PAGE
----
Ordinarily, on a Saturday morning at 6am I’d be all warm and cosy under a massive goose-feather duvet, enjoying a lie-in after working nine to five during the week, however, when your consultant physician schedules a CT scan of your lungs at 8am you have to drag yourself out of bed at the weekend no matter what. Fortunately I have very good friends, so I was lucky enough to get a lift despite the fact it was still dark when I left the house. At the radiology suite I was required to remove my top (something I seem to be doing rather a lot of these days) and change into an unflattering hospital gown in readiness for the procedure. Although I’d had MRIs before this was my first experience of a CT scanner, so I chose to treat this new experience as exciting rather than scary.
After confirming my date of birth I had to lie down on the machine with my arms raised above my head waiting for the lights and whirring to begin. An automated female voice then said “Breathe in and hold your breath” – around five seconds later I heard “You may breathe normally” which was a bit of a relief. The table, with me on it, moved back and forth and the breath-holding exercise was repeated twice more. Hard to describe the feeling other than diving through a doughnut shaped washing machine while flat on your back; surreal but not remotely painful, and all over with in less than five minutes. Once my innards had been thoroughly photographed I was free to leave – the results will be sent to my specialist and a follow-up appointment will be scheduled in due course if there’s anything of note to discuss.
I can’t help but feel very lucky to have access to such incredible medical technology, and wonder what marvellous diagnostic tools we’ll have at our disposal in the not too distant future. I love science!
My boobs are still tanned from my recent escapades in Gran Canaria, and the New Year has only just begun, and yet there I was in an NHS facility getting my fun-bags flattened like pancakes while a young Irish girl in a white coat physically manipulated my upper body into machinery.
The walk to the ‘mobile screening unit’; by which I mean a large caravan in the car park of a sports complex; was made all the more exciting by the fact that Mother Nature had decided to whip up gale force wind gusts, ensuring I arrived looking as if I’d been dragged through many hedges backwards. C’est la vie.
I have no concerns regarding the appointment as it was simply routine, and it’s extremely important to agree to these procedures in order to ensure that all is as it should be. Despite my wishes to see a lot less of the NHS in 2018, this is one procedure I didn’t actually mind undergoing – it’s far better to be safe than sorry…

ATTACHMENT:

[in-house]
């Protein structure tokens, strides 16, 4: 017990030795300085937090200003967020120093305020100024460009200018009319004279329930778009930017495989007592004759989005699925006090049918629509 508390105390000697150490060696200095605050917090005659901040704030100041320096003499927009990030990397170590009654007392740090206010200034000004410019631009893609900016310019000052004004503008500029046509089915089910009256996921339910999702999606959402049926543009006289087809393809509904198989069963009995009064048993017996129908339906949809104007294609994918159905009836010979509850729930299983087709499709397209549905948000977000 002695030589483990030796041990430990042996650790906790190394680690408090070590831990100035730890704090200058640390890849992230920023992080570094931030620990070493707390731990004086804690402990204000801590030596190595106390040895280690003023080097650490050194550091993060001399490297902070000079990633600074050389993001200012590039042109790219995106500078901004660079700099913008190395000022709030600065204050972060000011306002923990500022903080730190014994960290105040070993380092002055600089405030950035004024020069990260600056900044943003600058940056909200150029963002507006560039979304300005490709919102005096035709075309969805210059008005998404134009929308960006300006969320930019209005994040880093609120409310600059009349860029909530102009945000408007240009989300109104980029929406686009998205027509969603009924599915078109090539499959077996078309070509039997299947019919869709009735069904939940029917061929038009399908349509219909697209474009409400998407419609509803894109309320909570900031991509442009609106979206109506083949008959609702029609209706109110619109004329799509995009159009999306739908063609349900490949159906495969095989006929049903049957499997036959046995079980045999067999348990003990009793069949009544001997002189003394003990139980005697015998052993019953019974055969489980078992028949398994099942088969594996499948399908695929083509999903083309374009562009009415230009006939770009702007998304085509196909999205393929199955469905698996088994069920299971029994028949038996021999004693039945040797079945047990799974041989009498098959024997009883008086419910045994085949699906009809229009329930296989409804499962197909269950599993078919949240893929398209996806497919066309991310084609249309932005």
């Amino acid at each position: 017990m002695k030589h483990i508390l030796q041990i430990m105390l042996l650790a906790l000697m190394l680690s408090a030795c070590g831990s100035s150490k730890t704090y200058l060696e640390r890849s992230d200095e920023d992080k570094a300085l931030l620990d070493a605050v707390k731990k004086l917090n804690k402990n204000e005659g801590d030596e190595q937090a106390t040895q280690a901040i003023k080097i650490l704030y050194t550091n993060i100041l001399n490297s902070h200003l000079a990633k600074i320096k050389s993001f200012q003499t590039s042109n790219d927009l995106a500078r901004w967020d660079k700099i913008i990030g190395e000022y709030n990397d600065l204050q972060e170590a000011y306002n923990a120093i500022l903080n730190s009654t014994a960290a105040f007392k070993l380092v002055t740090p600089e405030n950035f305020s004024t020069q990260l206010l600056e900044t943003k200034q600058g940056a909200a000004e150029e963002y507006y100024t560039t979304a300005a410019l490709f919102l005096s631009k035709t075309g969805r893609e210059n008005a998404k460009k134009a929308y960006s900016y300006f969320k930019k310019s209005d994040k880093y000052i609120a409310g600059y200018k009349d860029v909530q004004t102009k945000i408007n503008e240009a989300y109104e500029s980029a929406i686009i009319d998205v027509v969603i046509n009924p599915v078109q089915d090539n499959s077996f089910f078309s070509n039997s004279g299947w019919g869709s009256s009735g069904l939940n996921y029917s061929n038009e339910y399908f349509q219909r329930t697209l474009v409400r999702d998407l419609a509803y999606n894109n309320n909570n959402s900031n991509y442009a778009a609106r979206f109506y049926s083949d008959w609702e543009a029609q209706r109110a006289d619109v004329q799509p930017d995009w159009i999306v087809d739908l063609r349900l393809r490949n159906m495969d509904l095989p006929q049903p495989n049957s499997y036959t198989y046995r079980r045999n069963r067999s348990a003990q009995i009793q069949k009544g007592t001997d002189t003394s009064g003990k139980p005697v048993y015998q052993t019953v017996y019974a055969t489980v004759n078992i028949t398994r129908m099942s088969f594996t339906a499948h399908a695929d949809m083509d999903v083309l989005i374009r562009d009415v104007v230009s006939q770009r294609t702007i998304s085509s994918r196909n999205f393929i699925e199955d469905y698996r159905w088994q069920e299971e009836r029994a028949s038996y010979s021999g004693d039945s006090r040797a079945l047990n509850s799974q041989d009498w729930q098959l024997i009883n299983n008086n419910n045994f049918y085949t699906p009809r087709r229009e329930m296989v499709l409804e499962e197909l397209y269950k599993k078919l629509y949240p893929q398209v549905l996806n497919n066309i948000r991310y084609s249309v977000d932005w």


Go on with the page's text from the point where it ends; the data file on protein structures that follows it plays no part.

Walking along a crowded street wearing a device with wires attached made me strangely aware of how dodgy it might appear to others, however it was all perfectly innocent as I’d just been to the hospital to get a 48 hour heart monitor fitted. My beats per minute rose a little when the penny dropped that I should probably quickly check to make sure I had no cables dangling from under my jumper, but thankfully everything was securely strapped to the waistband of my jeans. Wishing to avoid any unnecessary panic I chose to return straight home rather than risk setting off any shop alarms.
Fortunately this monitoring was taking place during a weekend, which avoided enduring a ‘show and tell’ session in the office. I must admit that while most of the time I managed to forget I was wearing it, trips to the bathroom were a little more complicated than usual due to having to untangle myself, but overall the whole thing went without any major hitches.
I now have to wait for my cardiologist to examine all of the data, and hopefully the results will provide him with everything he needs in order to make a decision about the next course of action regarding my ongoing valve issues. A few years ago this would’ve required a two-day stay in a hospital ward, but thankfully nowadays all of this can be done while you go about your daily business. Technology really is a wonderful thing…
The last time I was up at 6am it involved a flight to somewhere fabulous, however this was no holiday; quite the opposite. A good friend was taking me miles out of my comfort zone, in every sense of the word, to a specialist heart centre in order to undergo tests, including one cheerfully named a ‘stress echo’. Any test including the word stress was never going to be much fun, and so the tone was set for the day.